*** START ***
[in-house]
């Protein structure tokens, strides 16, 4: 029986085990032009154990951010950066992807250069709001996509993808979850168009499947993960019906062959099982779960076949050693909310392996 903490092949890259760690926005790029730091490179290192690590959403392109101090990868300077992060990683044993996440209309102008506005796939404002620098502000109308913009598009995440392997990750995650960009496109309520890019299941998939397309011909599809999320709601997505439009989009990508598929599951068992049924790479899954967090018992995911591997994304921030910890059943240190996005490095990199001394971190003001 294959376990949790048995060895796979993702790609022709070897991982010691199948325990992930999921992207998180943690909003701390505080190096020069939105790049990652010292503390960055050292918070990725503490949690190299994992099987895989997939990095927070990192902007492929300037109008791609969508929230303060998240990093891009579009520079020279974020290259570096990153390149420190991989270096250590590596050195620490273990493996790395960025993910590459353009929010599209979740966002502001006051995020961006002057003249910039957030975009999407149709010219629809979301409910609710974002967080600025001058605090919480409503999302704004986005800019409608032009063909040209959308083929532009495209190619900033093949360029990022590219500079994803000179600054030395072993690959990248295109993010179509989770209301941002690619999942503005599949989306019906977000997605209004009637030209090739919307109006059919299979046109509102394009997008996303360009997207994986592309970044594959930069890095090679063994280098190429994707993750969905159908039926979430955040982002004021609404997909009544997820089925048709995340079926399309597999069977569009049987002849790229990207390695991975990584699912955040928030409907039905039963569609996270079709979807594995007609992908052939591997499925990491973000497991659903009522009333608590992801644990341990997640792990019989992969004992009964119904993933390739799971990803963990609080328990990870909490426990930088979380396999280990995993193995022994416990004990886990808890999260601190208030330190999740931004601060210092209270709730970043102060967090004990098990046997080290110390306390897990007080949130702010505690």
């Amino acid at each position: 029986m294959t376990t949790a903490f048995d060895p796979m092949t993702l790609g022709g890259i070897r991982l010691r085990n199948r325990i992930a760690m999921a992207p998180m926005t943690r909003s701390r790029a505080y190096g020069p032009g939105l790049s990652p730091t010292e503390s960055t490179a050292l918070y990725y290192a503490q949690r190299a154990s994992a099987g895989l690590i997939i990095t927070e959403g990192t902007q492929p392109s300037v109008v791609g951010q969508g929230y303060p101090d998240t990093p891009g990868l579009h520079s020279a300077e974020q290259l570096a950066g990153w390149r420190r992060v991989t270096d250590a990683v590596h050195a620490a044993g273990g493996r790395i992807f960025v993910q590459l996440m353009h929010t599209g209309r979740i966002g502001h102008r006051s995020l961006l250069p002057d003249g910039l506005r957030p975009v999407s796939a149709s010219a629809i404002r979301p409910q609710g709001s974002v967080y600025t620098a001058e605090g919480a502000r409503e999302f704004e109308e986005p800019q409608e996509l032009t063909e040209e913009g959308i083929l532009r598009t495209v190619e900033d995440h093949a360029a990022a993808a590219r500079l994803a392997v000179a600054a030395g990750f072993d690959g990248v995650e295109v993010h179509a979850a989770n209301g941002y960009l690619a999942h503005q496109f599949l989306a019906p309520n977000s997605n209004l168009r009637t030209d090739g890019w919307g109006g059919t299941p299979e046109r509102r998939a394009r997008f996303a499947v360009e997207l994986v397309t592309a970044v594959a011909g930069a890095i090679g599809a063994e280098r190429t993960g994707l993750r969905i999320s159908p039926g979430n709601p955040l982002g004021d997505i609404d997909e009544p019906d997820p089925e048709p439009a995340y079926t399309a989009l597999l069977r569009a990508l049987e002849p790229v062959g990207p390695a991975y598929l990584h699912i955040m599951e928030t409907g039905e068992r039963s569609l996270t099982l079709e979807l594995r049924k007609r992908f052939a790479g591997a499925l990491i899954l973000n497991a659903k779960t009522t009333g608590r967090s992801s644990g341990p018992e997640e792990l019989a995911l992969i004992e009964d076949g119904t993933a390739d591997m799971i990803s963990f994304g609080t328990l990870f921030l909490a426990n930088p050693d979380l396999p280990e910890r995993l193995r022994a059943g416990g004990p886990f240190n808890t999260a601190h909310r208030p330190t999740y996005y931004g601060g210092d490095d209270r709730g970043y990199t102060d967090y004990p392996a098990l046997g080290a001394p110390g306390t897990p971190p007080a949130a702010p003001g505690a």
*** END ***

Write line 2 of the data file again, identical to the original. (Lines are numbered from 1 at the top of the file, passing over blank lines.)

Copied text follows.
């Protein structure tokens, strides 16, 4: 029986085990032009154990951010950066992807250069709001996509993808979850168009499947993960019906062959099982779960076949050693909310392996 903490092949890259760690926005790029730091490179290192690590959403392109101090990868300077992060990683044993996440209309102008506005796939404002620098502000109308913009598009995440392997990750995650960009496109309520890019299941998939397309011909599809999320709601997505439009989009990508598929599951068992049924790479899954967090018992995911591997994304921030910890059943240190996005490095990199001394971190003001 294959376990949790048995060895796979993702790609022709070897991982010691199948325990992930999921992207998180943690909003701390505080190096020069939105790049990652010292503390960055050292918070990725503490949690190299994992099987895989997939990095927070990192902007492929300037109008791609969508929230303060998240990093891009579009520079020279974020290259570096990153390149420190991989270096250590590596050195620490273990493996790395960025993910590459353009929010599209979740966002502001006051995020961006002057003249910039957030975009999407149709010219629809979301409910609710974002967080600025001058605090919480409503999302704004986005800019409608032009063909040209959308083929532009495209190619900033093949360029990022590219500079994803000179600054030395072993690959990248295109993010179509989770209301941002690619999942503005599949989306019906977000997605209004009637030209090739919307109006059919299979046109509102394009997008996303360009997207994986592309970044594959930069890095090679063994280098190429994707993750969905159908039926979430955040982002004021609404997909009544997820089925048709995340079926399309597999069977569009049987002849790229990207390695991975990584699912955040928030409907039905039963569609996270079709979807594995007609992908052939591997499925990491973000497991659903009522009333608590992801644990341990997640792990019989992969004992009964119904993933390739799971990803963990609080328990990870909490426990930088979380396999280990995993193995022994416990004990886990808890999260601190208030330190999740931004601060210092209270709730970043102060967090004990098990046997080290110390306390897990007080949130702010505690």